The Spotify Story Spotify represents one of the clearest cases in which the benefits of digitization have created an entirely new value proposition for the consumer. This and similar services have revolutionized the music industry by providing a valid digital business model beyond paid downloads. Launched in 2008, Spotify today delivers its services to 15 million users in 16 countries. It is the leading music streaming service in Europe, with growth to match; it has at least doubled its revenue each year for the past three years, reaching an estimated €500 million in 2012. Spotify users have the choice between a free basic streaming service that is financed by advertising, and a premium service for a subscription fee (€10 a month for full access, including mobile) that allows music streaming to multiple devices, an offline listening mode, better sound quality and exclusive content—all without advertising. With its two-service model, Spotify successfully implemented current digital trends to deliver a better product to the consumer: • Superior discovery and search functions allow users to navigate through a vast musical repertoire. • Personalized radio channels and recommendations based on the music users usually listen to and personal ratings help find new favorite songs and artists. • Offline and online modes as well as mobile solutions and broad platform compatibility allow subscribers to listen to music everywhere and on almost any device. • Social integration features enable users to integrate their Spotify accounts with existing Facebook and Twitter accounts and share music and playlists with friends and followers. Notwithstanding its success with consumers, the commercial viability of Spotify is to some extent still to be proven. Up to now, losses have been mounting, because the majority of users are free subscribers and there is still insufficient monetization of this model through advertising. But the potential for profitability is huge, and commercial dynamics will likely change with further growth. Due to the nature of the contract that Spotify has signed with record labels (a minimum of 75% of total revenues is distributed to artists & labels) and its tremendous growth so far, industry sources expect it to break even for the first time in 2012 or 2013.8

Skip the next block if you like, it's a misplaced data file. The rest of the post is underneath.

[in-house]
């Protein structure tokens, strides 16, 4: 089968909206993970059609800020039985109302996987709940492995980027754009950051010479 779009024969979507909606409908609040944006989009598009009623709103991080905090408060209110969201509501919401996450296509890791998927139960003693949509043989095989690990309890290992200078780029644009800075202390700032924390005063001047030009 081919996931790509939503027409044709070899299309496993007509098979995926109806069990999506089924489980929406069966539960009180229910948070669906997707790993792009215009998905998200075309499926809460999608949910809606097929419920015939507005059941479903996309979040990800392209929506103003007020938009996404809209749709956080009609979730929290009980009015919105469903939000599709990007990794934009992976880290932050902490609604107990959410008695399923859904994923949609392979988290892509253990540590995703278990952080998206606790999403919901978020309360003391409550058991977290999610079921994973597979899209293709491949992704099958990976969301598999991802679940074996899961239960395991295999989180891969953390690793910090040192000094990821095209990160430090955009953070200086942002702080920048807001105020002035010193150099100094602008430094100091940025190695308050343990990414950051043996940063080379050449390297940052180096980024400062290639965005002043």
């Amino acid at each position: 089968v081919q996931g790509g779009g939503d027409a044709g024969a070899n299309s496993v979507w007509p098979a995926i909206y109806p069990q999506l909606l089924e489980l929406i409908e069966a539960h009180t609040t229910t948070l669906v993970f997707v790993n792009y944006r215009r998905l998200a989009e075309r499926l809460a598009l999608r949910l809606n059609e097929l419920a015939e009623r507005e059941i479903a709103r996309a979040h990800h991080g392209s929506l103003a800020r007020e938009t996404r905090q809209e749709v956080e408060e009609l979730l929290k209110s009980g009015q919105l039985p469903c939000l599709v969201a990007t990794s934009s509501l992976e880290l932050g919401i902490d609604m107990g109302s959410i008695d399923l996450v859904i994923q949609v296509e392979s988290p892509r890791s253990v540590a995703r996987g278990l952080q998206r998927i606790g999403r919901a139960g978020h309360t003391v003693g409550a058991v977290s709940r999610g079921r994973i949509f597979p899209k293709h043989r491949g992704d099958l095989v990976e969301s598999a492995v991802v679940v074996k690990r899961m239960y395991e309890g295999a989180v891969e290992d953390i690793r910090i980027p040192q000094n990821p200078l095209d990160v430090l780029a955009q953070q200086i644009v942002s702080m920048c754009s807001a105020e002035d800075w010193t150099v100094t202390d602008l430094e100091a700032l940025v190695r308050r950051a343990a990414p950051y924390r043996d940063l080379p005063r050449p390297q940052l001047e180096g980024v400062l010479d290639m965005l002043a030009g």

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• The creative sector shows robust growth in some countries: Within the six focus countries, the development of the creative sector was only slightly below GDP development (see Exhibit 7). The Polish creative sector exhibited the strongest revenue growth of all countries, and Germany and Spain lagged behind the other focus countries. The general industry trends, however, are very similar in all six countries: Print publishing is declining (except in Poland, where even print publishing is still growing—though this trend is forecasted to reverse in 2012), music is stabilizing thanks to the growing importance of digital sales and film and television as well as gaming (especially online gaming) are growing industries. Despite solid growth over the last 10 years, the size of the creative sector, relative to GDP, has decreased. When compared with GDP of the EU-27 countries, the creative industries’ share of GDP was around 1.6 percent in 2011, a slight decrease from around 1.9 percent in 2001. However, as explained later in this report, the most important reason for the lagging revenue development relative to GDP is a shift in the industries’ value distribution, where particularly intermediaries are losing revenues as electronic distribution eliminates parts of the manufacturing and distribution costs. As a result, the revenue figures lag GDP,